Tuesday, July 18, 2017

Elgar in foreign hands


Elgar's symphonies have hardly been neglected at the BBC Proms and elsewhere. As an example, the Second Symphony has been played 37 times at the Proms, with two of those performances in the last three years; while the First has been given 51 times, including two performances in the last two years. So it is puzzling as to why the social networks are behaving as though Daniel Barenboim and the Staatskapelle Berlin brought two undiscovered masterpieces to the Albert Hall, and it is doubly puzzling because his interpretations were passionate but hardly revelatory. Yes, it is noteworthy that this was Elgar from a foreign orchestra. But in 2008 Roger Norrington and the Stuttgart Radio Symphony Orchestra brought the First Symphony to the Proms. However it is not surprising that this European band's Elgar has been quietly forgotten, as Norrington's flexible tempo and vibrato free account ranks as one of the worst musical abominations I have ever had the misfortune to hear.

If you want your Elgar both revelatory and in foreign hands you should try the Romanian Constantin Silvestri's recording for EMI of In the South (Alassio). Silvestri, who is seen above, was principal conductor of the Bournemouth Symphony Orchestra (BSO) from 1961 until his tragically early death from cancer in 1969 aged 55. EMI planned to record the Elgar symphonies and possibly The Dream of Gerontius with Silvestri in Bournemouth, but his premature death meant only In the South - recorded in 1967 - was made as a commercial studio recording, although there are transcriptions of BBC broadcasts of the First Symphony and Cockaigne with the BSO. Silvestri's In the South is one of those rare performances that combines ultra-high voltage electricity with respect for the score. In a time when classical music has become no more than a made-for-media pseudo-event it is sad but hardly surprising that Constantin Silvestri's revelatory Elgar is all but forgotten.

Silvestri photograph comes via Mon Musée Musical. Any copyrighted material is included as "fair use" for critical analysis only, and will be removed at the request of copyright owner(s). Also on Facebook and Twitter.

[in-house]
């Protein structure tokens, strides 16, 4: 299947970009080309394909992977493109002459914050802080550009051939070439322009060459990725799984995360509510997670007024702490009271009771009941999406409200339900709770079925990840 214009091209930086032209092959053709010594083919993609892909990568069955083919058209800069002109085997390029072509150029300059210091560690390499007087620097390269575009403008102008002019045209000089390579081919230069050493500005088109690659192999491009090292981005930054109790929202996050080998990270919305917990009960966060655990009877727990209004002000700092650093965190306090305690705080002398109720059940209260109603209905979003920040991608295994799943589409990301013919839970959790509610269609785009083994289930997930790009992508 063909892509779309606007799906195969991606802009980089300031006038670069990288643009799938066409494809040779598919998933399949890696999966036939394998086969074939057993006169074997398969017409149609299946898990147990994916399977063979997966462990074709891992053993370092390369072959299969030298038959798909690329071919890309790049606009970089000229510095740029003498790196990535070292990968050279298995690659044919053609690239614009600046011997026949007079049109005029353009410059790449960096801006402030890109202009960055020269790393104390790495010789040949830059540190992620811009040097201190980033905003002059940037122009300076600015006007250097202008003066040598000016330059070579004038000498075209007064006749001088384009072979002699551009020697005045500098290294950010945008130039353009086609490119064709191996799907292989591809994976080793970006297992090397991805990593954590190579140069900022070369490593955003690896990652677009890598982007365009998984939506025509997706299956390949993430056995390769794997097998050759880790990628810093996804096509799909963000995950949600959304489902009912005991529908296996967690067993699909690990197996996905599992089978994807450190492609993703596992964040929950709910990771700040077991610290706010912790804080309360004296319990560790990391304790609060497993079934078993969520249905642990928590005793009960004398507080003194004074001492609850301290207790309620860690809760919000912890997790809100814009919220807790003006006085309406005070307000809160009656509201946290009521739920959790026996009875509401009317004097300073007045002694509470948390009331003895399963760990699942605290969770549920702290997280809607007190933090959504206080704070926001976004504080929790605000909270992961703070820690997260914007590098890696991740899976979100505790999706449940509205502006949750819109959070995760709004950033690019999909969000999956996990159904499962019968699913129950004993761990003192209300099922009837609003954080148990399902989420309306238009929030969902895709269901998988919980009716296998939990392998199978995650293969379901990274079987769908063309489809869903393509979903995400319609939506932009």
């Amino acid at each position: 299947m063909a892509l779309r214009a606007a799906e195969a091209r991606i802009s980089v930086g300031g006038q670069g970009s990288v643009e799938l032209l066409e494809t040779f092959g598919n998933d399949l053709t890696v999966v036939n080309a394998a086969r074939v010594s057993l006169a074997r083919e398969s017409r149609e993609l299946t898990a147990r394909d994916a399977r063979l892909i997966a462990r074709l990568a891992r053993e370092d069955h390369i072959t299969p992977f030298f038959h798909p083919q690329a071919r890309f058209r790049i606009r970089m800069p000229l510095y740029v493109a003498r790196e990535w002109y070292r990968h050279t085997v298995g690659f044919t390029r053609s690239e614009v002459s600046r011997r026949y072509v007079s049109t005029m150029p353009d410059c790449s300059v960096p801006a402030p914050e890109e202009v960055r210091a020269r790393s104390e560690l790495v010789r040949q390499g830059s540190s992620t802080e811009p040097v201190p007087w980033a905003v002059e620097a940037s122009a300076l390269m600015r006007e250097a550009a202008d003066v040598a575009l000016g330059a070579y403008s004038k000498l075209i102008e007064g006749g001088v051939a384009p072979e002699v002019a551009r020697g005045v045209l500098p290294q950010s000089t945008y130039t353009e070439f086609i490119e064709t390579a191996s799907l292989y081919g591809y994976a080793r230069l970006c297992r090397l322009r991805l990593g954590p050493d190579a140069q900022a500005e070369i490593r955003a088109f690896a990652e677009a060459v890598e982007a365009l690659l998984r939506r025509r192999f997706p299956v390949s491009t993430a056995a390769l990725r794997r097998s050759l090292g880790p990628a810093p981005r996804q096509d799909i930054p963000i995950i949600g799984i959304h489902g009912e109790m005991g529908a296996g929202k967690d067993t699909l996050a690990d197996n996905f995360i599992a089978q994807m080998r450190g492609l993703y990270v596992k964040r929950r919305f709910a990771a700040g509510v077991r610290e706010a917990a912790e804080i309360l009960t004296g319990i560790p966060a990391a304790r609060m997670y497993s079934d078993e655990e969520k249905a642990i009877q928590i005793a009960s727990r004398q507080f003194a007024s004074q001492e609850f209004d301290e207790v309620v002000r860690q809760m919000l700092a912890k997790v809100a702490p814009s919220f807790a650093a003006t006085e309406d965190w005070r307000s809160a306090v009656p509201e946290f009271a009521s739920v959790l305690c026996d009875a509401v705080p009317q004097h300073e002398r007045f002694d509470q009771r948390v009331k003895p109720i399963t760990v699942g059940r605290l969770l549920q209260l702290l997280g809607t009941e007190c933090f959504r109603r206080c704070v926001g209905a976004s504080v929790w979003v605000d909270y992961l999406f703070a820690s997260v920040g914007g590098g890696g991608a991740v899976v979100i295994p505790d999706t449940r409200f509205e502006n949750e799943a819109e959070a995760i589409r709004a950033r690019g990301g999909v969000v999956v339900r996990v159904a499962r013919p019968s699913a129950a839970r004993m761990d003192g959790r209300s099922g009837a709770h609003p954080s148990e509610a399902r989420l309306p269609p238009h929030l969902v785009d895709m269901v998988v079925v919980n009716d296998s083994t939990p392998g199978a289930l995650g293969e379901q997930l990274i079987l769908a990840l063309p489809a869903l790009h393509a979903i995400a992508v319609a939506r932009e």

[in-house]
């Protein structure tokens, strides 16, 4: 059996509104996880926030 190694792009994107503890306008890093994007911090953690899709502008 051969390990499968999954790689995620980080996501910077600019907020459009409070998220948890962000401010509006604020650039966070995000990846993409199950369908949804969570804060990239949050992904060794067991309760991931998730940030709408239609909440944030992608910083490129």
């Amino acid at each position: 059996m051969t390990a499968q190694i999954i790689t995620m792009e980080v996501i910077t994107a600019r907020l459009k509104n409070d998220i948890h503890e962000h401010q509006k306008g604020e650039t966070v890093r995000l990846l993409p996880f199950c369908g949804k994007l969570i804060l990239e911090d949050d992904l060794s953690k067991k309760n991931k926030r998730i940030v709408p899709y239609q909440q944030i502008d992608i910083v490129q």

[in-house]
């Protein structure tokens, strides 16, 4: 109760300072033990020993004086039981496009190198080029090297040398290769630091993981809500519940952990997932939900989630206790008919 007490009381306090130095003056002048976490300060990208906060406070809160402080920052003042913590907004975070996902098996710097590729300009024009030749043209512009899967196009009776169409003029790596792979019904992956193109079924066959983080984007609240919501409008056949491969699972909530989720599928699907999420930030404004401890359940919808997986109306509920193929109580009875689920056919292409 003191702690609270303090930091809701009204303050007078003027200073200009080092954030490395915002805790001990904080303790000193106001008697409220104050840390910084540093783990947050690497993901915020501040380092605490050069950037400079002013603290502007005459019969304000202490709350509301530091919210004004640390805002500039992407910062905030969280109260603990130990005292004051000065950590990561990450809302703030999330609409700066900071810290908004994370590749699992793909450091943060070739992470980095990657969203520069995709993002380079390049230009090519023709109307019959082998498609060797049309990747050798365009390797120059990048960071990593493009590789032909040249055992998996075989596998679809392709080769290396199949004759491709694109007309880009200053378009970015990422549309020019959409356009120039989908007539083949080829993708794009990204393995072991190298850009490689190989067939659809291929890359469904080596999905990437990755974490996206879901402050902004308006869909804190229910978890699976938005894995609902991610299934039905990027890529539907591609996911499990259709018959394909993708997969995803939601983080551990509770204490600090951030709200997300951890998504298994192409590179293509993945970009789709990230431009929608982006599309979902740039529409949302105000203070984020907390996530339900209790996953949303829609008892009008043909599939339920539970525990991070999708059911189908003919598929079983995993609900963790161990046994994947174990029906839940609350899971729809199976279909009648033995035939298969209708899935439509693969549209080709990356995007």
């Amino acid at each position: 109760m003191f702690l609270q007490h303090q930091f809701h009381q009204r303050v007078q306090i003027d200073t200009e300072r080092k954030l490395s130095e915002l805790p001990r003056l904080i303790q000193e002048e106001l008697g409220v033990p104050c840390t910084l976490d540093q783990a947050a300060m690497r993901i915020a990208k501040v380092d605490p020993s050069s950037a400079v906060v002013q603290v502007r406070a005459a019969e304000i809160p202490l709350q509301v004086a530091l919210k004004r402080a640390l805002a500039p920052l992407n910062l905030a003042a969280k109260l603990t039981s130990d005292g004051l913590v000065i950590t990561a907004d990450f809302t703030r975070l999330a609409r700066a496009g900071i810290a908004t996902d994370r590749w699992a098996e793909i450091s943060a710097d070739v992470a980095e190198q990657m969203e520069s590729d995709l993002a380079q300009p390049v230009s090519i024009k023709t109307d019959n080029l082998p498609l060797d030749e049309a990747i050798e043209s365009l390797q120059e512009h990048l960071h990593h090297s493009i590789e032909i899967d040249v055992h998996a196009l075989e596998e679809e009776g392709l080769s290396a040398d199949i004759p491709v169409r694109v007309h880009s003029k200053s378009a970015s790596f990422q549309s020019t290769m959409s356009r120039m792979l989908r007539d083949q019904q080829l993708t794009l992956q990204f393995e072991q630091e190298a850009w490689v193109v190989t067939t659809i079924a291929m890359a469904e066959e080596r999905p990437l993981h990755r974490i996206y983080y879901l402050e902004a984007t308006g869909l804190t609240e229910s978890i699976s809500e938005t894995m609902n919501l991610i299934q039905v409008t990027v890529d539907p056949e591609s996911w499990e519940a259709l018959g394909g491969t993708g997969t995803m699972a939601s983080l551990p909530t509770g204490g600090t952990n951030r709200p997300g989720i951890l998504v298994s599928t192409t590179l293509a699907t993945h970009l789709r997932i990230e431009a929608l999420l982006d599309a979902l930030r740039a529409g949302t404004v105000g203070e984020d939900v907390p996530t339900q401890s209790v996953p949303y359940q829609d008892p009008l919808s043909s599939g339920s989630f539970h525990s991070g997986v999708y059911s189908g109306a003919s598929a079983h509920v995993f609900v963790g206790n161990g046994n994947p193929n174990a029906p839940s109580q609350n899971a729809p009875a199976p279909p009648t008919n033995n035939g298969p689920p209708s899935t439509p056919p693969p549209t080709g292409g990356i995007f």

7 comments:

MarkAMeldon said...

Agreed re Silvestri! I have been working my way through the Warner "Icon" box and have been bowled over. Best,

JMW said...

Would that the Proms could say that any symphony of Bax had been played 37 times, or that any other major English symphonist's works had enjoyed such generous exposure. Perhaps the coughing is symptomatic of mass ennui.

Pliable said...

John, an analysis of Bax performances at the Proms is illuminating but puzzling.

There have in fact been 114 performances of Bax's music, of which 32 were the Symphonies/Symphonic Variations/Symphonic Scherzo, with No 3 receiving 9 performances. (Tintagel has been played 13 times).

When I researched those figures a while back I was surprised at the total number of total performances - as a comparison Mahler has featured in 275 Proms, which is only a bit more than twice the frequency of Bax.

I haven't researched the dates but Bax must have been played a lot more frequently in the past, and has now slipped from popularity. Most certainly at the present time there is definitely not one Bax work for every two by Mahler!

Why was Bax more popular in the past? How can we make his time come again?

JMW said...

I'm actually taken aback by the number of Bax performances and by the logical assumption that the overwhelming majority of those were in the distant past. I believe that we can make Bax's time come again by doing it the same way Mahler's presence was established: continuous and unceasing performances by committed advocates no matter the resistance from the establishment. We must remember that there was a time when Mahler, while present, was firmly not part of any canon, establishment, or legacy outlets.

Graeme said...

Barenboim is like cat-nip to the BBC and Guardian. His every banal and implausible remark is regarded as a statement of profundity rather than the clichéd, virtue-signalling drivel it usually is. In advance of this year's concerts, it was essential for Radio 3 to play his recent recording of the cello concerto. It made me glad that I resisted the temptation to book tickets for the symphonies. The adulation heaped on Levitt is also odd. I have heard him live 2 or 3 times and come away rather underwhelmed. You talk about Bax. How about Malcolm Arnold? Apart from his jocular pieces, nothing by him is allowed on BBC premises, including the Proms

Pliable said...

Graeme, on that subject the discs of BBC broadcasts of Silvestri conducting the BSO included Malcolm Arnold's Beckus The Dandipratt comedy overture - http://www.musicweb-international.com/classrev/2006/Sept06/Silvestri_bbcl41822.htm

Graeme said...

It took 100 years for musicologists to recognise that Tchaikovsky wrote symphonies. I hope Sir Arnold and Sir Malcolm get recognised sooner